A lot happened in that decade. The Web grew up. What was a slow clunky operation is now quick and ubiquitous. America was seeking black heroes, and as millions of people visited my web site, word about Prince Whipple got around, thanks largely to a search engine called Google that appeared in 1998. As years passed, the Portsmouth Black Heritage Trail grew in status. Most of the stops on the walking tour are now marked by exquisite brass plaques. Valerie Cunningham wrote a resource guide for the trail, then expanded the information into the book Black Portsmouth. In it, she and co-author Mark Sammons state clearly that Prince was probably not at Valley Forge. William Whipple would not likely have sent Prince 130 miles on his own to serve with Washington.

Portsmouth legend "wrongly claims" that Prince is the figure in the famous painting, the authors note in Black Portsmouth. But, they added, Prince was very likely with William Whipple in battles at Saratoga and in Rhode Island. And they remind us that there were at least 180 African Americans from New Hampshire serving in the Revolution, at a time when only 630 enslaved blacks – men, women and children – were living in the state.

Although another legend says that William Whipple freed Prince after the war – he did not. Prince and others petitioned for their freedom. His came seven years later. Prince married, lived in Portsmouth and died in his mid-30s. He is buried in the Old North Cemetery. His little wooden cross was placed not far from the granite sarcophagus of William Whipple and the large tomb of revolutionary John Langdon. In 1905 Prince Whipple was recognized inaccurately by local veterans as "New Hampshire's foremost, if not only colored representative of the war for Independence."

African American Revolutionary

Blaine Whipple has also written a book that brings the often underrated Gen. William Whipple to life. In it he politely disputes the Prince Whipple legend. David Hackett Fischer, author of the popular book Washington’s Crossing says that many have attempted to identify figures in the famous painting with historical names, but without success. Fischer points to WC Nell’s reference to Prince Whipple, and dismisses the idea. Some suggest the black figure is William Lee, Washington’s trusted and enslaved valet. Washington was, after all, among the largest slaveholders in the new nation. 

While most accounts now dispute the Prince Whipple story, other scholars didn’t get the memo. In his lively account of George Washington and his slaves, An Imperfect God, author Henry Wiencek clearly identifies the black soldier in the Leutze painting as Prince Whipple. Perhaps he read my web site. Tourists who visit the historic park where Washington crossed the Delaware are told that Prince is "widely accepted" as the man in the painting. Hundreds, perhaps thousands of school children have since written essays about Prince. I know because they still write to me.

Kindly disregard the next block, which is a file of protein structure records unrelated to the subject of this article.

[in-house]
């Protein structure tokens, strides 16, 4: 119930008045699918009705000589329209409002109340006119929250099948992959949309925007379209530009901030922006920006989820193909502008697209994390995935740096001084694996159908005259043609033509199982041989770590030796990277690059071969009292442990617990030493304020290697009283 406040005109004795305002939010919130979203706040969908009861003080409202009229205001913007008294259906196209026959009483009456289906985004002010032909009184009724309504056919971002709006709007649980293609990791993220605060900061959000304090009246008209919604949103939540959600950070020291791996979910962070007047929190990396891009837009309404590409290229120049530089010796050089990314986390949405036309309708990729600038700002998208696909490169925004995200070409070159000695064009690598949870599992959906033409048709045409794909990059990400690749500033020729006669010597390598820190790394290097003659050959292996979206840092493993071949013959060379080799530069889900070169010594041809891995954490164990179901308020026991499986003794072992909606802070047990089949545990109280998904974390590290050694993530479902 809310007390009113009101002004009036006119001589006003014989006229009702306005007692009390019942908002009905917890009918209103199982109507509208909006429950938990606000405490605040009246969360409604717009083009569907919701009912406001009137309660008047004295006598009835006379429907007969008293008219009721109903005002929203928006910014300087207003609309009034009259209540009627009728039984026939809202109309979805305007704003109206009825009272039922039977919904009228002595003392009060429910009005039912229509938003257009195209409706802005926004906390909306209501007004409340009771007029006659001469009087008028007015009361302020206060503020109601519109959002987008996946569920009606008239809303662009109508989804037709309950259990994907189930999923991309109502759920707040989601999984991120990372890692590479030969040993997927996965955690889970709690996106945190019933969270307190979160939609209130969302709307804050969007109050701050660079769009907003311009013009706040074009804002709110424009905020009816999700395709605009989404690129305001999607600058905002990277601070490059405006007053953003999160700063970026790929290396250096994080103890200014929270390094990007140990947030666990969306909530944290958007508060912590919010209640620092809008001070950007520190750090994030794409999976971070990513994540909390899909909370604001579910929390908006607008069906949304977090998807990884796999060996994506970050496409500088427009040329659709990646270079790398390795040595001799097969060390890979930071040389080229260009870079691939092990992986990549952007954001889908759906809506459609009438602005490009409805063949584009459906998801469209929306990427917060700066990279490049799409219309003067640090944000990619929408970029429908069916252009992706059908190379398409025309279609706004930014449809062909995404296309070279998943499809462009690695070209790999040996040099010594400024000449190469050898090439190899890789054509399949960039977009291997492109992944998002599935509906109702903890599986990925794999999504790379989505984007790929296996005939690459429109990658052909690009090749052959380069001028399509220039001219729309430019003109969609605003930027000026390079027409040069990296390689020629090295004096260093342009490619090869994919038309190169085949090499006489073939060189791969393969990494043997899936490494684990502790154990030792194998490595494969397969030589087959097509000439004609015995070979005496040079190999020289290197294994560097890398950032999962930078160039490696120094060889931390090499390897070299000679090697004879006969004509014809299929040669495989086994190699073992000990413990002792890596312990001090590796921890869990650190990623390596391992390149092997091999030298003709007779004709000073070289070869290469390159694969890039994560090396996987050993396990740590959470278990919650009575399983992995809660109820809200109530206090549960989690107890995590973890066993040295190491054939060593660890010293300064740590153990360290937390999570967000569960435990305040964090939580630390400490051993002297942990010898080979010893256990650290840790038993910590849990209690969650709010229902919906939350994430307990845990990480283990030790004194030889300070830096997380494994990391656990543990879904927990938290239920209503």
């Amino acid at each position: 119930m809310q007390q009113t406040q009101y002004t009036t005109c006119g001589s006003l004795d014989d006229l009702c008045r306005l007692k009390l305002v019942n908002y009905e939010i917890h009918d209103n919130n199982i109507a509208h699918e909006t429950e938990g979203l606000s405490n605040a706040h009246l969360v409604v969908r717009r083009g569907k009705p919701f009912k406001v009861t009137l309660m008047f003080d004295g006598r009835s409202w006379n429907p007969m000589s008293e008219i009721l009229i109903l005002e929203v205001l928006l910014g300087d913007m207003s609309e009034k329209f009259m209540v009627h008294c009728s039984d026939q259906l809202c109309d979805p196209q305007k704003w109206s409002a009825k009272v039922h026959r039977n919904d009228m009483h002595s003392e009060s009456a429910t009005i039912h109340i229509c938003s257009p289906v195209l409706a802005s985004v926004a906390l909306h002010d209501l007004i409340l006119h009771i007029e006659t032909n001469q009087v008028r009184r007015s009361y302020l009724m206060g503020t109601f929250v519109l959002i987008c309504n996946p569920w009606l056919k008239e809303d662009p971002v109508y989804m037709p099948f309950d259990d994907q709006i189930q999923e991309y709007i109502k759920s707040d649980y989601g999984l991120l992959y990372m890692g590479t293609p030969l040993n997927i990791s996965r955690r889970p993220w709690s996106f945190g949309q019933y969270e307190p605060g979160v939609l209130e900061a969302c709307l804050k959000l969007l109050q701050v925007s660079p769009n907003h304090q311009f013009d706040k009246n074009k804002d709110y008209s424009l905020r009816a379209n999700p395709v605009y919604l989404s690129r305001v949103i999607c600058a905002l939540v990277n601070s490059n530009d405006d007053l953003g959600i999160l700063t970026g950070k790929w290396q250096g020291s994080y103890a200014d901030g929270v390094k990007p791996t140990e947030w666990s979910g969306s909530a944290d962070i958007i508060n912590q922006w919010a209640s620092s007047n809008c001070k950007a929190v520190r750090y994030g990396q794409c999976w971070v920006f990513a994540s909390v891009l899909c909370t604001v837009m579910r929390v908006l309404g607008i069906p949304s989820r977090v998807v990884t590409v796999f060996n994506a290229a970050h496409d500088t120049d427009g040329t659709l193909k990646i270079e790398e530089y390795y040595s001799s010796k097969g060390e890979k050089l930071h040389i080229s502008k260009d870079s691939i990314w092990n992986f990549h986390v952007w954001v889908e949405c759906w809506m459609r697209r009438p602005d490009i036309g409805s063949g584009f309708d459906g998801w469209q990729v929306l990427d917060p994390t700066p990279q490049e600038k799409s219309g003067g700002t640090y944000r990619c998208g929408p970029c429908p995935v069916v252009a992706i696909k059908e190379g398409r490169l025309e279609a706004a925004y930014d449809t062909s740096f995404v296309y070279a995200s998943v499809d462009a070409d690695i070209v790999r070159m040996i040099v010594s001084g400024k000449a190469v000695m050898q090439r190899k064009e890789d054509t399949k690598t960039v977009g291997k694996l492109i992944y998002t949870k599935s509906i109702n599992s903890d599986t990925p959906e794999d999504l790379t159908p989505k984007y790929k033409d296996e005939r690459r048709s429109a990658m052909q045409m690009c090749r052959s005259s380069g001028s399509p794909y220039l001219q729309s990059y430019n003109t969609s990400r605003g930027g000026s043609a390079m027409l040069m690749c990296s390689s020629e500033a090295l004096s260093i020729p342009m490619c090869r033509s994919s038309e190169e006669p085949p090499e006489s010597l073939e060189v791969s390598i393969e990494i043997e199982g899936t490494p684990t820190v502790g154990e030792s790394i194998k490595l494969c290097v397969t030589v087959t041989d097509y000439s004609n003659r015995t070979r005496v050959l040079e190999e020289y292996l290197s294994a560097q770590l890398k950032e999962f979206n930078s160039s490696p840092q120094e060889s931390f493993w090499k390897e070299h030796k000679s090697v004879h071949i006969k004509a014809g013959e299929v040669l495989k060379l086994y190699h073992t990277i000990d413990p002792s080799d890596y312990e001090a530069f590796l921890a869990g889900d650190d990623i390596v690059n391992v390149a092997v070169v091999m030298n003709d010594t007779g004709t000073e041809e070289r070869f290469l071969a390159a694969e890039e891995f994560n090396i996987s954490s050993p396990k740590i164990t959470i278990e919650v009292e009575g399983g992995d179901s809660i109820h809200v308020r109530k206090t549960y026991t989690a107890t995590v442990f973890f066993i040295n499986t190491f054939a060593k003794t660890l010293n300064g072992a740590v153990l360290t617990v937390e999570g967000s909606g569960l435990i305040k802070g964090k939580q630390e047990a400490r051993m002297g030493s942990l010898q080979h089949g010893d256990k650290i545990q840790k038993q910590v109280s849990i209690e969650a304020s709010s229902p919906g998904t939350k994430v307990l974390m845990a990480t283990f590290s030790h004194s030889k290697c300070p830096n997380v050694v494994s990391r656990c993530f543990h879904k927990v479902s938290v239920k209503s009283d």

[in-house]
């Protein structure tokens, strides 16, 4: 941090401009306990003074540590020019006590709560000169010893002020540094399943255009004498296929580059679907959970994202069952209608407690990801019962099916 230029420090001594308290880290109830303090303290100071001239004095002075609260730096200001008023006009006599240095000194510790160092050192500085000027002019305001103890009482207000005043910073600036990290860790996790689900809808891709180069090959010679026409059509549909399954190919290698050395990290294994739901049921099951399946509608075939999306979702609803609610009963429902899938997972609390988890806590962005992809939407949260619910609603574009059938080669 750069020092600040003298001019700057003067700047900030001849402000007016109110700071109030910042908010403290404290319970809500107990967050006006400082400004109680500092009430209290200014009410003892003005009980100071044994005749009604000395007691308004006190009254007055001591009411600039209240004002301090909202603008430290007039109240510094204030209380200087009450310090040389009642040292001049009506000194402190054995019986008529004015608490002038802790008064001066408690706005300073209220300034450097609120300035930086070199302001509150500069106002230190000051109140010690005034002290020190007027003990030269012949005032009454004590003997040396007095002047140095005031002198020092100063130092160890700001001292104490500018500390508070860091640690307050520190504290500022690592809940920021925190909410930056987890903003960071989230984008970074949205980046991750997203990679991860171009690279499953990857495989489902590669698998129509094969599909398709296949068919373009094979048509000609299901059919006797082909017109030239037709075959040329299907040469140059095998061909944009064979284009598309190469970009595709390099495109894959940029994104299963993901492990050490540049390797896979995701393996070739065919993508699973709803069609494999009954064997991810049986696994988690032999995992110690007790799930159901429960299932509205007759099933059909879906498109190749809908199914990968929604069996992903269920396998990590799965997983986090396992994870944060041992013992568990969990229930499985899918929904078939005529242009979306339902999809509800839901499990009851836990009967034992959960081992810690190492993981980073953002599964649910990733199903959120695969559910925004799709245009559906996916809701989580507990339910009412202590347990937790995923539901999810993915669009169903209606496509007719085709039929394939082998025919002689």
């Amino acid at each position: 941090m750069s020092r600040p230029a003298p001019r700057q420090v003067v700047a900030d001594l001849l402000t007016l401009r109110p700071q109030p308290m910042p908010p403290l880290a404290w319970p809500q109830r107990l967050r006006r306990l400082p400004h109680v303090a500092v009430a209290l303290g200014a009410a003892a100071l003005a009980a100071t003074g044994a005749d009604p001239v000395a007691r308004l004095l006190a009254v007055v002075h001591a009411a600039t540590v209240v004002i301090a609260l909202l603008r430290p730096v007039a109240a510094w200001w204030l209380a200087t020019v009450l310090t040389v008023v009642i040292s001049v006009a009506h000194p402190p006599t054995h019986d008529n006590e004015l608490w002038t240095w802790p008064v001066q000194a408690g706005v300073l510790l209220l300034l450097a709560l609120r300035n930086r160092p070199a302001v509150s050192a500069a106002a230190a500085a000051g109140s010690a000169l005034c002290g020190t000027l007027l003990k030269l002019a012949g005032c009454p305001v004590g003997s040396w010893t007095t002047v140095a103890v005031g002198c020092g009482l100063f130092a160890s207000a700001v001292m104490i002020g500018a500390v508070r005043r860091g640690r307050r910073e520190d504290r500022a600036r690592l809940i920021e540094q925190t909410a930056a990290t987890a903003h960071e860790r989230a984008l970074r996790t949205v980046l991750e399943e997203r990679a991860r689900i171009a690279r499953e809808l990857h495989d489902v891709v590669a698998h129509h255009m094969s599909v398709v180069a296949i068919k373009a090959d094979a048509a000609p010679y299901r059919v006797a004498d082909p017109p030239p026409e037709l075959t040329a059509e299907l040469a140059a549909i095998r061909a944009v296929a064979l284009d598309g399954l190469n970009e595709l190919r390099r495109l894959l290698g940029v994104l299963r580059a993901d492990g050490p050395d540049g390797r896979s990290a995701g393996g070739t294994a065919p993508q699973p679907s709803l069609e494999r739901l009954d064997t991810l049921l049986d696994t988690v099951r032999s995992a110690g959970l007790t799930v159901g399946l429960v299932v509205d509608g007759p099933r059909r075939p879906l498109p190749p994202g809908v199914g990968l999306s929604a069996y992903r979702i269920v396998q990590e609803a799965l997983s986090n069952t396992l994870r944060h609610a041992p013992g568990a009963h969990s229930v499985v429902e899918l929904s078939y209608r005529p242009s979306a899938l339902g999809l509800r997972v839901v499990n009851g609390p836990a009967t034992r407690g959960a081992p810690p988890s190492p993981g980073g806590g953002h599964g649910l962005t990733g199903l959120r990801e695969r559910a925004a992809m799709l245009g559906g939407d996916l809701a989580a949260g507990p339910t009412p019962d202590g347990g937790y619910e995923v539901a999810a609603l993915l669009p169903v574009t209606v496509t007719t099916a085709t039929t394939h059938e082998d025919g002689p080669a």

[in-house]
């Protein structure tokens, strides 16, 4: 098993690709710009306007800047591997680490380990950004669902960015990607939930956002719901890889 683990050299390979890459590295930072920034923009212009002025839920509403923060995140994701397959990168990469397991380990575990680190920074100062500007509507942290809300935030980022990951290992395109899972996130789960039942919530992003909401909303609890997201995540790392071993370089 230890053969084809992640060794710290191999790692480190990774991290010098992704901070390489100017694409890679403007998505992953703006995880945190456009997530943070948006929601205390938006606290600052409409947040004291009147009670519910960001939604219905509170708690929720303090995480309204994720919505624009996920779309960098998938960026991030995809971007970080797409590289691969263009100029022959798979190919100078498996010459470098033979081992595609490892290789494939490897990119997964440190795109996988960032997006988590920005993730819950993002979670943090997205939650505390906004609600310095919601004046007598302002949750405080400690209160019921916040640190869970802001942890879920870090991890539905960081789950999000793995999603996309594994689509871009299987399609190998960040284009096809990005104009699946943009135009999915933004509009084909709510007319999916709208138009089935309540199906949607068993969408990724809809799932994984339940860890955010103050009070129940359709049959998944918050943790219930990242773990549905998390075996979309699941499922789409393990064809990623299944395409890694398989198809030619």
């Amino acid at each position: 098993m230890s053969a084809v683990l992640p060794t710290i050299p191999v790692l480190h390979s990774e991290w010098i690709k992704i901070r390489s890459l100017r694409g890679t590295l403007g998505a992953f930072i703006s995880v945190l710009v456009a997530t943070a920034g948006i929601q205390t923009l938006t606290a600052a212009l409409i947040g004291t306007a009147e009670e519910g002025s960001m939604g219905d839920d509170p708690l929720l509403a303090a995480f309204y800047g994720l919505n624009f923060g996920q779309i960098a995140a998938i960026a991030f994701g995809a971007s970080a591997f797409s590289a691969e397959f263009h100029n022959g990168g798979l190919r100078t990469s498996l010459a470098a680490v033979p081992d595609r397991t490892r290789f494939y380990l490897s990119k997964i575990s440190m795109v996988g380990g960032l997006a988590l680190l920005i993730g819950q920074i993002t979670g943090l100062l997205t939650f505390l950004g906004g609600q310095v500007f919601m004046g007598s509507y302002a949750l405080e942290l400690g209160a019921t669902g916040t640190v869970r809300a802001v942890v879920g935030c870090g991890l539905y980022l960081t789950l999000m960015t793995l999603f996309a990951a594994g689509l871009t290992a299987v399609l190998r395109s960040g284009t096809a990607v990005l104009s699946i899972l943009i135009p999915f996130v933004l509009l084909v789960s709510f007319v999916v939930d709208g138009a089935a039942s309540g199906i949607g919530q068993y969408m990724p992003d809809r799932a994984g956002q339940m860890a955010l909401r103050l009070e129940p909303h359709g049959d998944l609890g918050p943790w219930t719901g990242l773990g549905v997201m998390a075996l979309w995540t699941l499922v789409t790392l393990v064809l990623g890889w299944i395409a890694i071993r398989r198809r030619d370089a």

Thanks to the unstoppable and often incorrect Internet, the Prince Whipple legend is now more deeply embedded in history than ever. His appearance in "Washington Crossing the Delaware" is noted in scholarly papers, on history web sites, in Wikipedia and on PBS. Often I am listed as the source of the information and often the articles note definitively that Prince Whipple is the man in the painting.

This is, after all, how history really works. It is a flawed process. We study all the facts we can lay our hands on, then we take a flying leap at the truth. One historian relies on the work of another, then the next generation feeds on the work of the former. The real professionals track the story back to its roots. But most historians and journalists take the word of others as fact, recycle it, and move on. The Internet merely speeds up the process.

Nell was technically wrong, it seems, about Prince Whipple’s appearance in Leutze’s painted boat. But he was right about the big picture. African Americans, estimates run as high as 5,000, fought in the American Revolution, and in every American war since.

Maybe no one in the boat is real. George Washington symbolizes the indomitable human spirit. The boat symbolizes America. Critics point out that the people rowing seem to be immigrants from different nations. One looks like a Native American. Another appears to be a woman. If so, the black man represents all colored patriots. He may not be Prince Whipple with the historic accuracy required to place him in an encyclopedia or textbook. But he is Prince in a simpler purer way that every human heart can understand.

 Copyright © 2009 by J. Dennis Robinson. All rights reserved. Robinson is editor and owner of the popular history web site SeacoastNH.com and a former trustee of the Portsmouth Black Heritage Trail.